Thursday, January 22, 2009


Tonight was my "pre-moving." Ben Gantt and Laura Robert's Community Group helped me box up books, DVDs, etc both at home and in my office, and then we moved the boxes and some light furniture over to my new abode in Shelby Park. Moving books is usually a pain but being surrounded by dear brothers and sisters made it great, honestly. There wasn't too much work to do (I'm dropping the heavy lifting on my Community Group this Tuesday, because I love them like that) and afterwards, we ate chili and just hung for a few hours. It was, quite simply, great. Christian Community is sweeter than honey.

I spend most of today in seclusion, preparing my place for tonight, yes, but trying to pray as I went. I definitely feel as if my prayers were lacking, but nevertheless, I was encouraged. As I sorted through desk drawers filled with old papers, old photos, and the like, I was reminded of how far God has brought me, and through what circumstances. I was reminded that the Lord is good, that he has been abundantly kind to me thus far, and he will continue to do until his kingdom comes.

We're reading through the Old Testament together at Sojourn. I really mesh with Jacob's honest prayer he prays just days before meeting with Esau. He knew that he was not worthy of the grace bestowed on him, but he knew that God had bestowed it on him. If it was given by grace, would it not continue by grace? It was. And it did. Likewise I know that the Lord is good to me. He is my father. I need not fear when I ask him for daily bread.

Wednesday, January 21, 2009

Thabiti Anyabwile on Gospel Rap

So, Thabiti was definitely at my Starbucks on Monday. Pretty cool.

As I've thought about the city and urban ministry more, I've started to reflect on what a transformed "hip hop" culture might look like. These reflections are embryonic, at best, but I really enjoyed what Thabiti has to say. Just push play.

Tuesday, January 20, 2009

"Where Were You in Two-thousand Two?" My Farewell to Boyce College

Where were you in 2002? On May 3, 2002, Spider-Man released in theatres and I was at the earliest possible showing in the city: 10:00 am, Eastern Daylight Time, Dothan, Alabama.

Alabama, you say? And what the heck does this have to do with Boyce? Spidey-senses tingling!

Fair questions both. My joyous watching of Sam Raimi's film came at the end of a trip of discovery. Just a week and a half earlier, my family had flown into Atlanta, Ga, and driven the five-ish hours north to Louisville to check out this young, up-and-coming Bible college my father had read about. I had read the catalog and such and was captivated by the thought of forgoing math to study the New Testament. (I would be greatly let-down when math was inserted into the catalog, later.) Boyce would be the only school I visited, and my first trek to River City would begin a long relationship with what was originally known as the James P. Boyce College of the Bible.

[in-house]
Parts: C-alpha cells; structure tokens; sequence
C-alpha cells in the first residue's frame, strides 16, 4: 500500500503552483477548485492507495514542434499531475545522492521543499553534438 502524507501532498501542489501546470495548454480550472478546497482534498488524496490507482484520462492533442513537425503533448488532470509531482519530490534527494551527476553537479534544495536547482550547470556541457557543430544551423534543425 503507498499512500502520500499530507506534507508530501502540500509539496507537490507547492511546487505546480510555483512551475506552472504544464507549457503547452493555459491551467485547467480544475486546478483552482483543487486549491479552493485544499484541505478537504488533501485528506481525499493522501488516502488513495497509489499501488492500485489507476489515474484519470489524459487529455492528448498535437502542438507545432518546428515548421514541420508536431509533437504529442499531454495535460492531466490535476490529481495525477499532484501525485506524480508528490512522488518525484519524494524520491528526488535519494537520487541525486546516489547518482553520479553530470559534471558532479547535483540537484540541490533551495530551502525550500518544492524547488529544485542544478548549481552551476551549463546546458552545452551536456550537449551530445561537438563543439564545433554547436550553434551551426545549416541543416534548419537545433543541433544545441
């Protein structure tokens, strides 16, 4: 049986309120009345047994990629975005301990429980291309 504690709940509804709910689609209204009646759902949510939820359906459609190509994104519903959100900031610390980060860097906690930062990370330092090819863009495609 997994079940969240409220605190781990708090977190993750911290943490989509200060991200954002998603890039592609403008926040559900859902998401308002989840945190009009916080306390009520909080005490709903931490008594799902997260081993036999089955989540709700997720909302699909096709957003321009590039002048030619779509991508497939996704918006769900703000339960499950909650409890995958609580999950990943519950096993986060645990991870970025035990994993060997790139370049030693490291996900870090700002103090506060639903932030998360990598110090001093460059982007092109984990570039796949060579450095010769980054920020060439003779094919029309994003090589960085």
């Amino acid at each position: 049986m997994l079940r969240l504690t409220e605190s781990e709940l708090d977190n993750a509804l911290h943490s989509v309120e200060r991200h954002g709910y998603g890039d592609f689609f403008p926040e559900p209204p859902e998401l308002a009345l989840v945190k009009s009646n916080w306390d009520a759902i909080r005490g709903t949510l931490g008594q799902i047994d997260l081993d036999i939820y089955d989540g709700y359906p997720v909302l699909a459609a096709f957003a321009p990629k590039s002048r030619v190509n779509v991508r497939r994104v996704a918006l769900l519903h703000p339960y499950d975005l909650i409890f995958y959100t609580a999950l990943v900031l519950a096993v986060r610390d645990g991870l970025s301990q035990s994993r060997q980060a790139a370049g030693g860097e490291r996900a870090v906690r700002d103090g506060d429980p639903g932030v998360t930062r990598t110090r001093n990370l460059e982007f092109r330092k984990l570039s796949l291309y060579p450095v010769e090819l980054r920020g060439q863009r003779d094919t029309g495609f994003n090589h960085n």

Boyce's name changed (for the better) and so did I. A perusing of the archives of this blog (or worse, a visit to will provide a bit of prospective on how radical the change has been. I would, over time, learn to out grow some of my old predispositions and embrace hard truths. I became involved, becoming a Resident Leader in my fourth semester, (a post I would hold until graduation). I became popular (if only the old gang back in AZ could have seen me then). I became attached.

Graduation introduced me into a new world and though I struggled some, I was excited for the change and eager to move on with life, finish Seminary in three years (what was I thinking?), and move on to the next challenge. All of that changed with a single offer, though. Would I become Resident Director of Boyce College?

I assumed a post that I was shocked to hold. As a Resident Leader, I had revered my supervisor (then called Resident Supervisor), Aaron "Flip" Filippone. Fortunately, I loved him too much to try and be him. I led as I felt best and under the leadership of another hero, Dr. Chip Collins, I was able to make changes. I had the privilige and blessing of leading men and women whom I had once served alongside, and this past semester was the best yet.